How scammers are getting some senior citizens to hand over their debit cards

The attempted victimization of three Boynton Beach senior citizens spurred a police warning on Wednesday about a phone scam that could strike any of South Florida’s elders.

Elements of this scam: two criminals, a phone and a little information about the target’s bank account. All the known targets live in the Hunters Run community.

As described by Boynton Beach police, a 75-year-old woman got a phone call from someone claiming to be from her bank.

“The suspect told the 75-year-old victim that her accounts had been compromised,” said an email from Boynton Beach police public information officer Stephanie Slater. “The victim believed the suspect because she knew very specific information about her checking account, and who else but a bank representative would know that information?”

The “bank representative” told the woman that someone from the bank would be coming by to pick up the debit cards connected with the account. Sure enough, someone knocked a few minutes later. The person at the door claimed to be an associate of the “bank representative” on the phone. That woman took the debit cards with a promise to return soon with replacements.

“She never did,” Slater wrote. “The scammers withdrew thousands of dollars from her bank account.”

Before the day was out, the scamming pair worked an 88-year-old man who gave up all six Wells Fargo credit and debit cards.

The third target, a 71-year-old man, called Chase Bank after giving up his debit card numbers to the caller. When Chase told him nobody had called, they canceled his cards and changed account numbers before any fraudulent charges could be made.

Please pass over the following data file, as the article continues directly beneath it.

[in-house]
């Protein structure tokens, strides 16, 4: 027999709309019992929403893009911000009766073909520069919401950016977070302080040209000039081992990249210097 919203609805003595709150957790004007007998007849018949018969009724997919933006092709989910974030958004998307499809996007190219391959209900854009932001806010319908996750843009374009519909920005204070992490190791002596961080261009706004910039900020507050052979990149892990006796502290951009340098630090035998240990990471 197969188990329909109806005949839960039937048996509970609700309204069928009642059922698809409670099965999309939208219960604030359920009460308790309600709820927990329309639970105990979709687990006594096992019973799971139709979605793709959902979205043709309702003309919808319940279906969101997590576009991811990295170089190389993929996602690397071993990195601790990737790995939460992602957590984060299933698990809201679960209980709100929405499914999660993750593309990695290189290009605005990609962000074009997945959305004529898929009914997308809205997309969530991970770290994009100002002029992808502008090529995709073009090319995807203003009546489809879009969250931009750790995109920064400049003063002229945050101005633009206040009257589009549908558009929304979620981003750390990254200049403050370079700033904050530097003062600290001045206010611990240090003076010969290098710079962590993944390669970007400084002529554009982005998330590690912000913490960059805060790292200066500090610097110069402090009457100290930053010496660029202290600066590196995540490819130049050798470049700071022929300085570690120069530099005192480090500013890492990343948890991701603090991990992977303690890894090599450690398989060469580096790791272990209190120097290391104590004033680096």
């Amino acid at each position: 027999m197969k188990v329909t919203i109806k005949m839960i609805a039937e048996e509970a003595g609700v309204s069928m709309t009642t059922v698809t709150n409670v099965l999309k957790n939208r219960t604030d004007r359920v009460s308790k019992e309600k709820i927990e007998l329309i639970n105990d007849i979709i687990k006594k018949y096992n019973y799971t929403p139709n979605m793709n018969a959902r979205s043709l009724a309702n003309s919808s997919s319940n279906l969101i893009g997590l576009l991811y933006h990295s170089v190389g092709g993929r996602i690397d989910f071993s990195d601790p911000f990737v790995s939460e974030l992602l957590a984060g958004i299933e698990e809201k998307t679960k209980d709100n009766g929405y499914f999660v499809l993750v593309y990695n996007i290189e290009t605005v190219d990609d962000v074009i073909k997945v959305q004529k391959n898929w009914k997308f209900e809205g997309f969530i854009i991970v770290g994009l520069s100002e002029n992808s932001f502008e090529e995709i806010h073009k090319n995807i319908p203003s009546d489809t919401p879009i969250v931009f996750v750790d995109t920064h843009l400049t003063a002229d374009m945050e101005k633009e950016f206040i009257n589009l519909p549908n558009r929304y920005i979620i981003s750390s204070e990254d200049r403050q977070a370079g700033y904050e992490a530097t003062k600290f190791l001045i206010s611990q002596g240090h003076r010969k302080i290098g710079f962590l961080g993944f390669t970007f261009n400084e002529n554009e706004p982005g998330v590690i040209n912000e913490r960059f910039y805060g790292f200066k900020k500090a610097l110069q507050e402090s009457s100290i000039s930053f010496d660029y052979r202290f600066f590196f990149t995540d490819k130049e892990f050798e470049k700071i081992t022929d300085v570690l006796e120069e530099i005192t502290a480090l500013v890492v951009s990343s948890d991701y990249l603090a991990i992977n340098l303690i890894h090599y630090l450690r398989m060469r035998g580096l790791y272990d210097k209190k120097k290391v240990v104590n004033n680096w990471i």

It’s worth it to remember that banks don’t share bank information over the phone. Also, having some information about your bank account doesn’t mean the caller has any association with your bank. Checking account information hardly is secret — the account number is on the bottom of every check — and scammers have been known to steal mail to get account numbers.

And just as the IRS doesn’t phone threats to pay your debts with cash or gift cards, banks don’t send people to your house to pick up debit cards that need to be removed from use.

Since 1989, David J. Neal’s domain at the Miami Herald has expanded to include writing about Panthers (NHL and FIU), Dolphins, old school animation, food safety, fraud, naughty lawyers, bad doctors and all manner of breaking news. He drinks coladas whole. He does not work Indianapolis 500 Race Day.